Gloucester Meteor Face Off

Gloucester Meteor Face Off

On the Road from Woomera

It was one of those February days that seemed to get hotter with every passing hour, and the searing, north-westerly wind blew the fine red sand across the road like snow drift off a Himalayan mountain. The temperature had been above forty degrees since nine o'clock that morning and would probably stay there until well after sunset. I was working as a technician in the Servo Optical Section, on the Woomera Rocket Range, South Australia, and it was mid summer 1966.

It was almost three thirty and I was still about sixty five kilometres from the Range Head, my destination. The Ford Falcon station wagon was only a few months old and moving along quite nicely at about one hundred and twenty kilometres an hour. This was considerably faster than I would normally drive and certainly much faster than regulations allowed. To catch the six minutes-past-four bus to the Village, I needed to be in our building at the Range Head by four o'clock, where I had to check in the rolls of film from the day's trials, complete some paper work and fill in my time sheet. It would be close, but with a little luck, I though I might just make it.

The road was two-lane bitumen, and there hadn't been another vehicle in view since leaving the Site Eight camera post, twenty minutes earlier, so I thought it was pretty safe to travel at that speed. The photographic staff had left Site Eight by helicopter a few minutes after I had, and passed me as they headed straight for the Village, nearly one hundred and thirty kilometres away. With one eye on the road and the other on the speedo, I reached the top of a small rise and looked out at the endless black ribbon that disappeared into the heat haze on the horizon.

At this time of the day, in summer, heat haze was to be expected so I ignored it and thought of more pleasant things. A few seconds later I glanced again at the horizon and thought that in some way it looked different, more red than normal. As I continued to stare at the shimmering image, it began to take shape until I realized to my horror that it was an aeroplane. But what was a red and white Gloucester Meteor doing flying just above the road? Suddenly it occurred to me that the pilot might be in trouble and intended to land on the road despite the fact that I was right in his path. A Meteor is not a particularly large aircraft but is still much bigger than a Ford Falcon and, at something like three hundred kilometres per hour, it was up to me to get out of his way, and fast.

My first thought was to jump on the brakes and come to a stop, but that would mean I was still in the path of the rapidly approaching Meteor and still very vulnerable, so the only thing to do was head for the bush. The centre, sealed portion of the road was hard and flat but the unsealed edges sloped away steeply for about two metres and, at the bottom, there was a dirt mound about thirty centimeters high which helped direct any run-off towards a deeper channel, which then ran off into the bush at an angle of about forty degrees.

We hit the mound with a terrible thump and I heard a 'crunch' come from the suspension as it bottomed. The Falcon then leaped into the air like a cork out of a bottle and flew some metres through the low salt bush as it headed towards the channel. When we reached it the suspension gave another sickening groan as the shock absorbers hit their limit stops and we became airborne again.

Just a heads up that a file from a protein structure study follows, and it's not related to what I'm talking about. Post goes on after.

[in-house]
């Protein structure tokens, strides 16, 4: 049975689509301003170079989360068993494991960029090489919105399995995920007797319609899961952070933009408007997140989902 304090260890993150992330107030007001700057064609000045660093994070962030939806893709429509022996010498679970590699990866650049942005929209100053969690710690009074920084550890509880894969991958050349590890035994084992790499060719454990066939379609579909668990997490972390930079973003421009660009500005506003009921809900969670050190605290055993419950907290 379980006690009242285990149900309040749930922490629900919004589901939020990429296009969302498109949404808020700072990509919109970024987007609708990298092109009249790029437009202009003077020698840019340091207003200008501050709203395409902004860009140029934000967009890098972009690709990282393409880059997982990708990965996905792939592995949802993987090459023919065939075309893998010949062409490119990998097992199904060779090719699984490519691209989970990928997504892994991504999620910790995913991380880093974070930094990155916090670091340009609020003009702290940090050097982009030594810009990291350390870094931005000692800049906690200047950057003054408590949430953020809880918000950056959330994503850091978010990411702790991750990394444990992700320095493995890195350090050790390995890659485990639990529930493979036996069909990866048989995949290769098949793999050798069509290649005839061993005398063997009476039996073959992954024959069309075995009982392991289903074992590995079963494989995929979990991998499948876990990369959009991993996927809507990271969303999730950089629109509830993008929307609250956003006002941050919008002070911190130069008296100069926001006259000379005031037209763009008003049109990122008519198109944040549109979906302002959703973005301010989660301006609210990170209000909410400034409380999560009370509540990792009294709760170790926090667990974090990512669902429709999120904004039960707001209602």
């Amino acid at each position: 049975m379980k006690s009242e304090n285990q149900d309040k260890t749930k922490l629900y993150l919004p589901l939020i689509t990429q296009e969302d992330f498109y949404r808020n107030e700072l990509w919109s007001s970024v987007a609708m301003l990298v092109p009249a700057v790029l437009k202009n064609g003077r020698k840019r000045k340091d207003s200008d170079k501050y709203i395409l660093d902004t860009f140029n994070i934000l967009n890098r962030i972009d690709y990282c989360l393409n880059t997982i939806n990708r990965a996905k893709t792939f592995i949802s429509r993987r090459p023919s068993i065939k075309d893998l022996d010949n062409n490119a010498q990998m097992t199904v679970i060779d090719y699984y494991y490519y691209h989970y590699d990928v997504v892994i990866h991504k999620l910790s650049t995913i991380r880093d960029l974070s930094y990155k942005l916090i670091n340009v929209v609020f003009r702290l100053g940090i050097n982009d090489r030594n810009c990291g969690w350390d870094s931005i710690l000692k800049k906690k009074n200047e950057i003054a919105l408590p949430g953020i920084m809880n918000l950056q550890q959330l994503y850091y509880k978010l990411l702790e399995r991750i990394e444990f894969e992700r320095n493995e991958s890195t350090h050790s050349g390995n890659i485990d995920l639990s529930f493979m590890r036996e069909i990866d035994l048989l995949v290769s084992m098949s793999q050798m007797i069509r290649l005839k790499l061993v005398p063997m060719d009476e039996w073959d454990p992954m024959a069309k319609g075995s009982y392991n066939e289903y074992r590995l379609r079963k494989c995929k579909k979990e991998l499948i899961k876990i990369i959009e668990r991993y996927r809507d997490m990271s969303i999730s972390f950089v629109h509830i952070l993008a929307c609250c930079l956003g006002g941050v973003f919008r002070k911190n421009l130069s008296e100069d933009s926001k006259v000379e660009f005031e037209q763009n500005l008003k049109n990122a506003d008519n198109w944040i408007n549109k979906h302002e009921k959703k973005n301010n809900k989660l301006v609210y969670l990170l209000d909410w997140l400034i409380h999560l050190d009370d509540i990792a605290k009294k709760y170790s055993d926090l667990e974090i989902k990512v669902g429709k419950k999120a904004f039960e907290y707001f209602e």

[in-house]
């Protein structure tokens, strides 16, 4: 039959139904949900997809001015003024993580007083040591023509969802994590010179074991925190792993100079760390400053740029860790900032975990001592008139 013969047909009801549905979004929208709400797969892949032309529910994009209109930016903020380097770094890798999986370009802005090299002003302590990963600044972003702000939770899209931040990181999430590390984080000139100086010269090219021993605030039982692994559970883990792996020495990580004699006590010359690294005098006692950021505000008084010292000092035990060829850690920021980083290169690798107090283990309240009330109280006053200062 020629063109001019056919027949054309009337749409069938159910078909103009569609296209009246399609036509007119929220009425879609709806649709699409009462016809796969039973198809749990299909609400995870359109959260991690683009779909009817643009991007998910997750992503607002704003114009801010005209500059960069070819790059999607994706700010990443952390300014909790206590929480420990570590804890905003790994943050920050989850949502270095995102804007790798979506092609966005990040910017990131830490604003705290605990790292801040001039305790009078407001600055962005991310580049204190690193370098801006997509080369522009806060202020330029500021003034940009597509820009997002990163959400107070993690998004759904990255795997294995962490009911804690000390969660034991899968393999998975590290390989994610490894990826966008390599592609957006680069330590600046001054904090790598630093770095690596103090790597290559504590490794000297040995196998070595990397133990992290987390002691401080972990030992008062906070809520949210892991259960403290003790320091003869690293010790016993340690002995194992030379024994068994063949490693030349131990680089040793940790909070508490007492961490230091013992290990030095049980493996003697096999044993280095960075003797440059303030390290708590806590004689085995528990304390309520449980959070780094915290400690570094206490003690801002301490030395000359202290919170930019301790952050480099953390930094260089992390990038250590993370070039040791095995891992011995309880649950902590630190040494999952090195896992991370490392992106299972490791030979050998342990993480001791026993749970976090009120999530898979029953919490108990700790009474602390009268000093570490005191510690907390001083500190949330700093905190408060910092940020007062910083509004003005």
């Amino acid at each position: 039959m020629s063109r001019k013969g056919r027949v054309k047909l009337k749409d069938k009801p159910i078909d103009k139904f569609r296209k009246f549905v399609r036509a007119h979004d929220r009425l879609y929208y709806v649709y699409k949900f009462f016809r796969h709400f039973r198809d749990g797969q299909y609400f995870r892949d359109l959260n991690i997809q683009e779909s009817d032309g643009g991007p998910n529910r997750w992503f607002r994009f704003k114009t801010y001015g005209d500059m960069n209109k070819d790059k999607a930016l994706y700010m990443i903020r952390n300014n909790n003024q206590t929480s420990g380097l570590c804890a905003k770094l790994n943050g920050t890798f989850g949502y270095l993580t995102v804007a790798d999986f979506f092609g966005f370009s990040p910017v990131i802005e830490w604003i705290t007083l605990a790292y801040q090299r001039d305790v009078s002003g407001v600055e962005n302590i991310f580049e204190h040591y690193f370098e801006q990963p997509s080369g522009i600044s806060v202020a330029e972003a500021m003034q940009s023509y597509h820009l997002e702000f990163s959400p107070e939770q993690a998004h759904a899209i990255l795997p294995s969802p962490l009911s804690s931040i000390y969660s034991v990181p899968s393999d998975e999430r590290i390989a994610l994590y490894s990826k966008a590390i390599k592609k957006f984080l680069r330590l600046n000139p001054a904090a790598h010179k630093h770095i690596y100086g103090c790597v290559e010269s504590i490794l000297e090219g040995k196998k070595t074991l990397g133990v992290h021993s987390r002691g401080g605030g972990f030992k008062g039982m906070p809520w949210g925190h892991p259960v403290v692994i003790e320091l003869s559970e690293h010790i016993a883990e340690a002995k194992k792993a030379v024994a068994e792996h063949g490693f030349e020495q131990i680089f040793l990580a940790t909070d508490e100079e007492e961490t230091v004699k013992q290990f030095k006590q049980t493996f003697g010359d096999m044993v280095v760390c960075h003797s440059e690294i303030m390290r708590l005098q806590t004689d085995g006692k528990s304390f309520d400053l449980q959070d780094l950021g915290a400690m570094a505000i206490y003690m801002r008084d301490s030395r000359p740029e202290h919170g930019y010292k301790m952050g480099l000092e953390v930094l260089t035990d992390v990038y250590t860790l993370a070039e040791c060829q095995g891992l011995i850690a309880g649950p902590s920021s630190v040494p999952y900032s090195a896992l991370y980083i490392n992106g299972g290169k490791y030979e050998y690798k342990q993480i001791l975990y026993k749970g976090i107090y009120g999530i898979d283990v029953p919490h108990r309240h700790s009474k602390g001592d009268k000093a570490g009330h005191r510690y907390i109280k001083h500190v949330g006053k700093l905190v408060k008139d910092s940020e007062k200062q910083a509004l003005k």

It was about then that I remembered what I had on the back seat. There was a very expensive and delicate instrument called an oscilloscope, a large mechanical multi-meter in a leather carry-case, my canvas tool roll and six cans of used film. The oscilloscope was fairly heavy and more or less stayed in the same spot, but everything else was flying around inside the wagon, and I wondered just how long it would be before something struck me a fatal blow in the back of the head. The next time we hit the ground, I thought the tyres would surely burst or the suspension collapse, but everything seemed to hang together, so I just gripped the steering wheel harder, hung on for dear life and prayed that the engineers at the Ford Motor Co. had done their stress calculations correctly.

By this time, my speed had reduced considerably and I was able to regain some control over the flying Falcon, as we crashed and bounced our way through the scrub. I applied the brakes as hard as I dared and, as we came to a halt about twenty metres further into the bush, I was aware of a red and white blur as it flashed past and zoomed effortlessly up into the wide blue yonder.

I don't know how long I sat there, probably not much more than a couple of minutes, but it felt much longer, like half a lifetime or more. Then I got out of the wagon to inspect for any damage. To my amazement, everything, including the tyres, seemed to be intact, so I cleared a path through the salt bush and re-growth, which took about ten minutes, then carefully inched my way back to the road, where closer inspection showed that the muffler had been flattened and pushed back a little and there were bits of undergrowth attached to the suspension and differential housing.

The remainder of the journey was rather slower than the first portion and I couldn't help thinking how lucky I was to be wearing khaki trousers and to have survived unmarked. Most of the time though, I thought how I would like to get my hands on that smart aleck R.A.A.F. pilot who, that night, would repeat the story to his mates in the Officer's Mess, of how he scared the living daylights out of some poor idiot in a blue Falcon Station Wagon.

I imagine he scored quite a few drinks at my expense.